Acute Coronary Syndromes

Chapter

Abstract

Acute coronary syndromes (ACS) refer to a group of clinical syndromes that result in a reduction in blood flow to myocardium. ACS is a highly prevalent and an important cause for morbidity and mortality worldwide. Potent antithrombotic and anticoagulant therapy is the mainstay of treatment with or without catheter-based or pharmacologic reperfusion therapy. In this chapter, we introduce the pathogenesis and clinical risk factors for ACS. We review relevant evidence-based clinical practice guidelines for management of patients with ACS. We highlight the role of parenteral or subcutaneous anticoagulants in the care of patients with ST-segment elevation myocardial infarction (STEMI) compared to patients with non-ST-segment elevation acute coronary syndromes (NSTE-ACS). We will also evaluate how anticoagulant therapy may differ based on choice of fibrinolytic compared to catheter-based reperfusion therapy. Next, we will discuss the use of oral anticoagulants including vitamin K antagonists and direct oral anticoagulants in the secondary prevention of recurrent cardiovascular events. Finally, we will discuss treatment considerations for patients receiving oral anticoagulant therapy in addition to dual antiplatelet therapy.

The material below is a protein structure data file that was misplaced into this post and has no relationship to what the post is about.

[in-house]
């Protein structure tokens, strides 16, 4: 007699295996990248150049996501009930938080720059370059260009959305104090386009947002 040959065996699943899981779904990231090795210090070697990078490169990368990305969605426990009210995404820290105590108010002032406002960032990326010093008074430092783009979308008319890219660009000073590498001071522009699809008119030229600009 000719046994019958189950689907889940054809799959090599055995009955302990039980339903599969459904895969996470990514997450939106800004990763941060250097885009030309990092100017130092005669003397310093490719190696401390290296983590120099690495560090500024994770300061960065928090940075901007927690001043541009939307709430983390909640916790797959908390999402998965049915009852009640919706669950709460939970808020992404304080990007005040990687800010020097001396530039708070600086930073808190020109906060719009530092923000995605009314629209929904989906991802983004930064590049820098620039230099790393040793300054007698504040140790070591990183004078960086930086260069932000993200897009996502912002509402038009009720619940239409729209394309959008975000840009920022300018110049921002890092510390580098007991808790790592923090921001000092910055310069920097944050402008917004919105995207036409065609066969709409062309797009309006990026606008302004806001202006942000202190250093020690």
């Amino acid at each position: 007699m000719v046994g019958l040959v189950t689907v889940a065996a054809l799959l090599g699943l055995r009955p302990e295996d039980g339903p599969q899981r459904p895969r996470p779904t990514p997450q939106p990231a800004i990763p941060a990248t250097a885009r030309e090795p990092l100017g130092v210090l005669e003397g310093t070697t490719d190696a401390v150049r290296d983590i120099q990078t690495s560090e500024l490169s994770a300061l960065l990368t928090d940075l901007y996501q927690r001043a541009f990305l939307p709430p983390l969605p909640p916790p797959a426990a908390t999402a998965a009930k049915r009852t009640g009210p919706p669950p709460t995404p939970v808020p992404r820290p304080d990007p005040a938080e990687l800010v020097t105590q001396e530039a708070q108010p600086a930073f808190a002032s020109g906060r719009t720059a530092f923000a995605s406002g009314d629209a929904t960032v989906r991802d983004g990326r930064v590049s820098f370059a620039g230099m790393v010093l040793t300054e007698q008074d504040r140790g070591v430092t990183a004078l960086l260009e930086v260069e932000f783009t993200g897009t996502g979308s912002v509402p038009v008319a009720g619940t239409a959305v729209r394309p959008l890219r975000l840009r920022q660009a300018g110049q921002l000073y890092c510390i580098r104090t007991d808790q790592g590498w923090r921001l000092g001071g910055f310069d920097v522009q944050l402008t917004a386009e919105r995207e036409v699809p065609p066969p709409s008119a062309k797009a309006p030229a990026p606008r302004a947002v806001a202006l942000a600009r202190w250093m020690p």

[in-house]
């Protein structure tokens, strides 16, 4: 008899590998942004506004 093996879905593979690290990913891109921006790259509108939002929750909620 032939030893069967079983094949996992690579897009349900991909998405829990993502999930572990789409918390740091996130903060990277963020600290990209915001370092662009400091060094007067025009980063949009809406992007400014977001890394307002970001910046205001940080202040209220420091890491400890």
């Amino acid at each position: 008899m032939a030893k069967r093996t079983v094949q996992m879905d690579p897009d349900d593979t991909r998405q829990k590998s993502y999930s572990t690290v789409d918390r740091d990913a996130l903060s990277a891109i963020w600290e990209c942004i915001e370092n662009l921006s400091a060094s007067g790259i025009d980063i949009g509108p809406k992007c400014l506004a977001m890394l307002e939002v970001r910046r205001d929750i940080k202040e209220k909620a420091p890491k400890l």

Keywords

Acute coronary syndromes Unstable angina Non-ST-segment elevation acute coronary syndromes ST-segment elevation myocardial infarction Percutaneous coronary intervention Fibrinolysis Anticoagulation Coronary thrombosis Atherosclerosis 

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Copyright information

© Springer International Publishing AG, part of Springer Nature 2018

Authors and Affiliations

  1. 1.Division of Cardiology, Department of MedicineMassachusetts General HospitalBostonUSA

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